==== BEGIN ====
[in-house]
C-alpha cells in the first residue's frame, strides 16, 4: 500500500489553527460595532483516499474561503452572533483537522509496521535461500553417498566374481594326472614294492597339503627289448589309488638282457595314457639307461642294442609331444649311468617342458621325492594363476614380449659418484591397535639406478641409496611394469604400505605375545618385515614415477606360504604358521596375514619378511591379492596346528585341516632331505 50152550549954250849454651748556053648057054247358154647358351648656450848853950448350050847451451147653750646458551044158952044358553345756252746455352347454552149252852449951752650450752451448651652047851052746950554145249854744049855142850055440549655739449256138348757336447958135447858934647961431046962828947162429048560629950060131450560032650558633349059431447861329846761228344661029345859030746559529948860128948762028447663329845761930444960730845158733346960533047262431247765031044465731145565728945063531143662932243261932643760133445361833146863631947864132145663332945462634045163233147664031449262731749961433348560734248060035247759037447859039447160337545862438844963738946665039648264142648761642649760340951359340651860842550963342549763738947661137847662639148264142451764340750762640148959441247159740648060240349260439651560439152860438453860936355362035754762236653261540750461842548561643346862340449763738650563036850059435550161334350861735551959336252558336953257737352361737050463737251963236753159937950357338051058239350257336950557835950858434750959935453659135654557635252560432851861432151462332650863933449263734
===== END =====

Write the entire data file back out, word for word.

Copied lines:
[in-house]
C-alpha cells in the first residue's frame, strides 16, 4: 500500500489553527460595532483516499474561503452572533483537522509496521535461500553417498566374481594326472614294492597339503627289448589309488638282457595314457639307461642294442609331444649311468617342458621325492594363476614380449659418484591397535639406478641409496611394469604400505605375545618385515614415477606360504604358521596375514619378511591379492596346528585341516632331505 50152550549954250849454651748556053648057054247358154647358351648656450848853950448350050847451451147653750646458551044158952044358553345756252746455352347454552149252852449951752650450752451448651652047851052746950554145249854744049855142850055440549655739449256138348757336447958135447858934647961431046962828947162429048560629950060131450560032650558633349059431447861329846761228344661029345859030746559529948860128948762028447663329845761930444960730845158733346960533047262431247765031044465731145565728945063531143662932243261932643760133445361833146863631947864132145663332945462634045163233147664031449262731749961433348560734248060035247759037447859039447160337545862438844963738946665039648264142648761642649760340951359340651860842550963342549763738947661137847662639148264142451764340750762640148959441247159740648060240349260439651560439152860438453860936355362035754762236653261540750461842548561643346862340449763738650563036850059435550161334350861735551959336252558336953257737352361737050463737251963236753159937950357338051058239350257336950557835950858434750959935453659135654557635252560432851861432151462332650863933449263734